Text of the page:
tset, reset - establish or restore terminal characteristics


     tset [-InQrs] [-ec]  [-kc]  [  -m  [  port-ID  [baudrate]  :
     type...]] [type]

     reset [-] [-ec] [-I] [-kc] [-n] [-Q] [-r] [-s] [ -m [indent]
     [ test  baudrate] :  type...] [type]


     The tset utility sets up your terminal, typically  when  you
     first  log in. It does terminal dependent processing such as
     setting erase and  kill  characters,  setting  or  resetting
     delays, sending any sequences needed to properly initialized
     the terminal, and the like. tset first determines  the  type
     of  terminal  involved,  and then does necessary initializa-
     tions and mode settings. If a port is not wired  permanently
     to  a  specific  terminal  (not  hardwired)  it  is given an
     appropriate generic identifier such as dialup.

     reset clears the terminal settings by  turning  off   CBREAK
     and   RAW modes, output delays and parity checking, turns on
     NEWLINE translation, echo and TAB  expansion,  and  restores
     undefined  special  characters  to their default state.   It
     then sets the modes as usual, based  on  the  terminal  type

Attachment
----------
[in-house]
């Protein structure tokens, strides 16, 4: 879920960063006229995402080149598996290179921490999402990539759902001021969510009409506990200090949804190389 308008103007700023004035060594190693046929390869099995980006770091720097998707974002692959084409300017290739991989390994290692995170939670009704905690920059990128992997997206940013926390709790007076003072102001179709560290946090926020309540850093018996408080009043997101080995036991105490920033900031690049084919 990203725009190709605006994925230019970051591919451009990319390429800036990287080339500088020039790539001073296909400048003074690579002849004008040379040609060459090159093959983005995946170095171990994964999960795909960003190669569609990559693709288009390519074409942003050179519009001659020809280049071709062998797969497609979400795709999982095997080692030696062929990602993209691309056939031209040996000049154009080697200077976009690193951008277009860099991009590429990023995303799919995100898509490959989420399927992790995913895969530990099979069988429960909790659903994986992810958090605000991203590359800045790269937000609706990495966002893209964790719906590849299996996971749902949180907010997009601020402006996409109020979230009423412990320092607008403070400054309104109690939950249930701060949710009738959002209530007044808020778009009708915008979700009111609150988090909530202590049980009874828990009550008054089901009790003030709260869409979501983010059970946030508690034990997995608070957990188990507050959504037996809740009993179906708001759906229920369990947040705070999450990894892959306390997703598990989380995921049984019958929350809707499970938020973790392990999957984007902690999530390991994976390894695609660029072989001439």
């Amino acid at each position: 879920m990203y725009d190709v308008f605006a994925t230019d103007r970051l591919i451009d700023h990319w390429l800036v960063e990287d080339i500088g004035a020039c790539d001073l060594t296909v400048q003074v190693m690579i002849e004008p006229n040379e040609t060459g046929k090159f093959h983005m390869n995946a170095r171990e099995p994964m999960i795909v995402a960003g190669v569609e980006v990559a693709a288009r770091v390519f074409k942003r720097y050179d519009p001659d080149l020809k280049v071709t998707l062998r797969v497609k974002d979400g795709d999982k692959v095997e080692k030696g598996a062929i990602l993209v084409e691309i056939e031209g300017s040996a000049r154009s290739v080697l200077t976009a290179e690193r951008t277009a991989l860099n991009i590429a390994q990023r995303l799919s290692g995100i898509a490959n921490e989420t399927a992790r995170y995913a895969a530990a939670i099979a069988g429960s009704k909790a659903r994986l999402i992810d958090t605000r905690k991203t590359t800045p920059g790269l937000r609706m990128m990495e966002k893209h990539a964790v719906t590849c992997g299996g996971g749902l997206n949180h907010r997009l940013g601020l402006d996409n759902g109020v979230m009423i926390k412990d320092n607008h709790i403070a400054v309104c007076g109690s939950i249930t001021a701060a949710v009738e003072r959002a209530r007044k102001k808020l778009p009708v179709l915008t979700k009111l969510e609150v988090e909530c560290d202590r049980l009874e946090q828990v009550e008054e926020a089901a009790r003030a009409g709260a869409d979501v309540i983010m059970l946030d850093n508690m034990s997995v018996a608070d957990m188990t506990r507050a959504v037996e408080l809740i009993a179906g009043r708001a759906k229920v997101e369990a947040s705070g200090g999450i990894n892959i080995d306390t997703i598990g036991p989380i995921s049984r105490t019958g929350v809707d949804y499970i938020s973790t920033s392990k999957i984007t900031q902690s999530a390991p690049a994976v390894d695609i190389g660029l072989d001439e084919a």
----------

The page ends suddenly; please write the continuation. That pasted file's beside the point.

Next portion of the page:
(which  will  probably  override  some  of  the  above). See
     stty(1) for more information. All arguments to tset  may  be
     used  with  reset. reset also uses  rs= and rf= to reset the
     initialization string and file. This is useful after a  pro-
     gram dies and leaves the terminal in a funny state. Often in
     this situation, characters will not echo as you  type  them.
     You  may  have  to type LINEFEED reset LINEFEED since RETURN
     may not work.

     When no arguments are specified,  tset  reads  the  terminal
     type  from  the TERM environment variable and re-initializes
     the terminal, and performs initialization of mode,  environ-
     ment and other options at login time to determine the termi-
     nal type and set up terminal modes.

     When used in a startup script (.profile for sh(1)  users  or
     .login for csh(1) users) it is desirable to give information
     about the type of terminal you will  usually  use  on  ports
     that  are  not hardwired. Any of the alternate generic names
     given in the file  /etc/termcap  are  possible  identifiers.